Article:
On Friday morning we left the hotel at 7 o'clock and spent the entire day going through the Culebra cut -- the spot in which most work will have to be done in any event.  We watched the different steam shovels working; we saw the drilling and blasting; we saw many of the dirt trains (of the two different types used), both carrying the earth away from the steam shovels and depositing it on the dumps -- some of the dumps being run out in the jungle merely to get rid of the earth, while in other cases they are being used for double tracking the railway, and in preparing to build the great dams.  I visited many of the different villages, inspecting thoroughly many different buildings -- the local receiving hospitals, the houses in which the unmarried white workmen live, those in which the unmarried colored employees; as well as the commissary stores, the bath houses, the water-closets, the cook sheds for the colored laborers, and the Government canteens, or hotels, at which most of the white employees take their meals.  I went through the machine shops.  During the day I talked with scores of different men -- superintendents and heads of departments, divisions, and bureaus; steam-shovel men, machinists, conductors, engineers, clerks, wives of the American employees, health officers, colored laborers, colored attendants, and managers of the commissary stores which food is sold to the colored laborers; wives of the colored employees who are married.  In the evening I had an interview with the British consul, Mr. Mallet, a gentleman who for many years has well and honorably represented the British Government on the Isthmus of Panama and who has a peculiar relation to our work because the bulk of the colored laborers come from the British West Indies.  I also saw the French consul, Mr. Gey, a gentleman of equally long service and honorable record.  I saw the lieutenants, the chief executive and administrative officers, under the engineering and sanitary departments.  I also saw and had long talks with two deputations -- one of machinists and one representing the railway men of the dirt trains -- listening to what they had to saw as to the rate of pay and various other matters and going over, as much in detail as possible, all the different questions they brought up.  As to some matters I was able to meet their wishes; as to others, I felt that what they requested could not be done consistently with my duty to the United States Government as a whole; as to yet others I reserved judgment.

Third Day

On Saturday morning we started at 8 o'clock from the hotel.  We went through the Culebra cut stopping off to see the marines, and also to investigate certain towns; one, of white employees, as to which in certain respects complaint had been made to me; and another town where I wanted to see certain homes of the colored employees.  We went over the site of the proposed Gatun dam, having on the first day inspected the sites of the proposed La Boca and Sosa dams.   We went out on a little toy railway to the reservoir, which had been built to supply the people of Colon with water for their houses.   There we took lunch at the engineers' mess.  We then went through the stores and shops of Cristobal, inspecting carefully the houses of both the white and colored employees, married and unmarried, together with the other buildings.  We then went to Colon and saw the fire department at work; in four minutes from the signal the engines had come down to Front street, and twenty-one 2 1/2-inch hose pipes were raising streams of water about 75 feet high.  We rode abut Colon, through the various streets, paved, unpaved, and in process of paving, looking at the ditches, sewers, curbing, and the lights.  I then went over to the Colon hospital in order to compare it with the temporary town or field receiving hospitals which I had already seen and inspected.  I also inspected some of the dwellings of the employees.  In the evening I attended a reception given by the American employees on the Isthmus, which took place on one of the docks in Colon, and there went aboard the Louisiana.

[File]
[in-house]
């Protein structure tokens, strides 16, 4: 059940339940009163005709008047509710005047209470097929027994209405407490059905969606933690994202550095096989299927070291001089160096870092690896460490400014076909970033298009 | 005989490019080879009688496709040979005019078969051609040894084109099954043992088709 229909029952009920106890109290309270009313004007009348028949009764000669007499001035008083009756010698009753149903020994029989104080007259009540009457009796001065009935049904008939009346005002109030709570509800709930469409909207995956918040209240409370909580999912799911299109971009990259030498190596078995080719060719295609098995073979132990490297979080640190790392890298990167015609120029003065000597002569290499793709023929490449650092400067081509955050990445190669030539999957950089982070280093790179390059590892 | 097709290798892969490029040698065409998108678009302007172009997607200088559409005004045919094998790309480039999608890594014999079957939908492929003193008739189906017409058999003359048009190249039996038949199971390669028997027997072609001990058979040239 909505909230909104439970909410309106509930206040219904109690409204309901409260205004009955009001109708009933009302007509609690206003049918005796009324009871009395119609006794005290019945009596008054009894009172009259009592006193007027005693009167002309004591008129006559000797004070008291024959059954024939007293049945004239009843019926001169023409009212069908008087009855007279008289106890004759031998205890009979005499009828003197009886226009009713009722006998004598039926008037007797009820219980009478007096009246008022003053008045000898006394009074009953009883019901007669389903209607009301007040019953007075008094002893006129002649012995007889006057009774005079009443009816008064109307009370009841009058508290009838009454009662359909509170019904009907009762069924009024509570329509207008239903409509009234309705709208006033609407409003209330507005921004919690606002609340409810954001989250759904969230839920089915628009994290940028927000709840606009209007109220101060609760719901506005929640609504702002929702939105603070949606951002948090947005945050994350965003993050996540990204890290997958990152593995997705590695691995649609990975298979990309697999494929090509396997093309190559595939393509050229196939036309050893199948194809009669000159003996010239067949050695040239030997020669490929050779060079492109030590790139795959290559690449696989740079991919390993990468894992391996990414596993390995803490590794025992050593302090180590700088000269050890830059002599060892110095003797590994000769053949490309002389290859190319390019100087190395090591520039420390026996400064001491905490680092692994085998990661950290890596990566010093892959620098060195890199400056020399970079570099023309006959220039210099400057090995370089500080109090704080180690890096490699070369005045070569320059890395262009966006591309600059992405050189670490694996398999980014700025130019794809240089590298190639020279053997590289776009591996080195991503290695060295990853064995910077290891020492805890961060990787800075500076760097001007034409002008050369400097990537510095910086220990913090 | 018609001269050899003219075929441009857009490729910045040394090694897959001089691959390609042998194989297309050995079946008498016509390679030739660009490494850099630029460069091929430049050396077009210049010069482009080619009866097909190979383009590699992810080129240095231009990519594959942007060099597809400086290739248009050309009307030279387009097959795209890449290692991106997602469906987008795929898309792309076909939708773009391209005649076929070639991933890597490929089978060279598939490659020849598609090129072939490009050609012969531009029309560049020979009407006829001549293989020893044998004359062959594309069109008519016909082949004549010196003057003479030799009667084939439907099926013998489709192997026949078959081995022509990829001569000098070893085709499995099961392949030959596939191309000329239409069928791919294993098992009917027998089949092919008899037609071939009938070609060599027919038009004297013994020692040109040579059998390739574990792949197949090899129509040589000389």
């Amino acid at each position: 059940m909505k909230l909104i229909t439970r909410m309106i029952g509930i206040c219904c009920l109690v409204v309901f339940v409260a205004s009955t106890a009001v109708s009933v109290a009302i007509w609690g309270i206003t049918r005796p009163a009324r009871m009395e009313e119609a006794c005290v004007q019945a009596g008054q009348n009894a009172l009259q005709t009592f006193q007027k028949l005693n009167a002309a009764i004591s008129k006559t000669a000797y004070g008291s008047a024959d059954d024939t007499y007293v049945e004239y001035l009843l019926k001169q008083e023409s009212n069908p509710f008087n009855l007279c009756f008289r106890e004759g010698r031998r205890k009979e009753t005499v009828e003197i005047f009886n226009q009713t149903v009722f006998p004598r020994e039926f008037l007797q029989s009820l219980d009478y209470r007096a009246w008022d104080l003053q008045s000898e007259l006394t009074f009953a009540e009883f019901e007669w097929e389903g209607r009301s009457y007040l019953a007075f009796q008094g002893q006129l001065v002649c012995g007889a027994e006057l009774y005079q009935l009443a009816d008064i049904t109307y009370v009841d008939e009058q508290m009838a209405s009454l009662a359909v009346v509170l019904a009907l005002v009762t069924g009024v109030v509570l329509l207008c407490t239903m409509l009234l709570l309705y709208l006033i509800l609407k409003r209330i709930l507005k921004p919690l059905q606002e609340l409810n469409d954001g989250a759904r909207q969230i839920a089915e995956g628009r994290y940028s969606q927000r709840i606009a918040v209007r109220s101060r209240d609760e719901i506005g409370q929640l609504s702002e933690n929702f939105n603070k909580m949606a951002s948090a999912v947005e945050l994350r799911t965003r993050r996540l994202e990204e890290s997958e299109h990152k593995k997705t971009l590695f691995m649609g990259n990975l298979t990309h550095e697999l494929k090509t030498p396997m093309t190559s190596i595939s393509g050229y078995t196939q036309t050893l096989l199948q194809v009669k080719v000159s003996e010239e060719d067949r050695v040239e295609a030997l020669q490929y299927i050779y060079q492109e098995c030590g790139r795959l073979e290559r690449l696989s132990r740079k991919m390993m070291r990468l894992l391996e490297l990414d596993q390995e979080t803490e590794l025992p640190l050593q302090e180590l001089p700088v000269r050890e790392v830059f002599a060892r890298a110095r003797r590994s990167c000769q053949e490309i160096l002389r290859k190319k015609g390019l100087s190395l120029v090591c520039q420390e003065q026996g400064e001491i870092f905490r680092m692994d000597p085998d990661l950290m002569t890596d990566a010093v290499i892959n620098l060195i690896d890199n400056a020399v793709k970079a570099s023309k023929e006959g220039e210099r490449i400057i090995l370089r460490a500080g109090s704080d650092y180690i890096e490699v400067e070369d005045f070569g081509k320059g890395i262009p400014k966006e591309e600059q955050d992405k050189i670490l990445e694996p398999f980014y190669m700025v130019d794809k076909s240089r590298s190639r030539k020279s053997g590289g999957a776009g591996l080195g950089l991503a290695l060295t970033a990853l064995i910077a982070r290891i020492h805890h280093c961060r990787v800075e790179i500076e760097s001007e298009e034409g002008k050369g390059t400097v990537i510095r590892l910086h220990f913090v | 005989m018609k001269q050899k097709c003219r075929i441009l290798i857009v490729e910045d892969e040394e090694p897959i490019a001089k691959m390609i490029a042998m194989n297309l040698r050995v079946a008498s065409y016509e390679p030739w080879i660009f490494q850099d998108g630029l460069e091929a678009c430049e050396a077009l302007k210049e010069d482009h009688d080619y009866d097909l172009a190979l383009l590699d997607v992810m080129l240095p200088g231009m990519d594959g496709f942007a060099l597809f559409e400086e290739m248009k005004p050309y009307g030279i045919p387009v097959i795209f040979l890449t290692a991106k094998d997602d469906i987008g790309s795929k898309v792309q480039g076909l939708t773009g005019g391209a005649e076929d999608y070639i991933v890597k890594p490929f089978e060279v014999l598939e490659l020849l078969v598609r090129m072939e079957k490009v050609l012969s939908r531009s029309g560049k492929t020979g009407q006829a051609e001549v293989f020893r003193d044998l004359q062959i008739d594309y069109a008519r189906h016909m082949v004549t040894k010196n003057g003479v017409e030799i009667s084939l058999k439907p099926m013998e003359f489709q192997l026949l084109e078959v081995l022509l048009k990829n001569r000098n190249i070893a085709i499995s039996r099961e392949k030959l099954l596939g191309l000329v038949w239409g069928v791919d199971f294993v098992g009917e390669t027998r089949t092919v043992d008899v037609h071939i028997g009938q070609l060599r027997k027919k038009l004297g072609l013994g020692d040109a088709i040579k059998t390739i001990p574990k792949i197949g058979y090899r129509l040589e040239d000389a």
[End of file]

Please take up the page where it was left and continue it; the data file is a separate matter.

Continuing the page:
Each day from twelve to eighteen hours were spent in going over and inspecting all there was to be seen, and in examining various employees.  Throughout my trip I was accompanied by the Surgeon-General of the Navy, Doctor Rixey; by the Chairman of the Isthmian Canal Commission, Mr. Shonts; by Chief Engineer Stevens; by Doctor Gorgas, the chief sanitary officer of the Commission; by Mr. Bishop, the Secretary of the Commission; by Mr. Ripley, the Principal Assistant Engineer; by Mr. Jackson Smith, who has had practical charge of collecting and handling the laboring force; by Mr. Bierd, general manager of the railway, and by Mr. Rogers, the general counsel of the Commission; and many other officials joined us from time to time.

At the outset I wish to pay a tribute to the amount of work done by the French Canal Company under very difficult circumstances.  Many of the buildings they put up were excellent and are still in use, though, naturally, the houses are now getting out of repair and are being used as dwellings only until other houses can be built, and much of the work they did in Culebra cut, and some of the work they did in digging has been of direct and real benefit.  This country has never made a better investment than the $40,000,000 which it paid to the French Company for work and betterments, including especially the Panama Railroad.

An inspection on the ground at the height of the rainy season served to convince me of the wisdom of Congress in refusing to adopt either a high-level or a sea-level canal.   There seems to be a universal agreement among all people competent to judge that the Panama route, the one actually chosen, is much superior to both the Nicaragua and Darien routes.

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February 12, 1999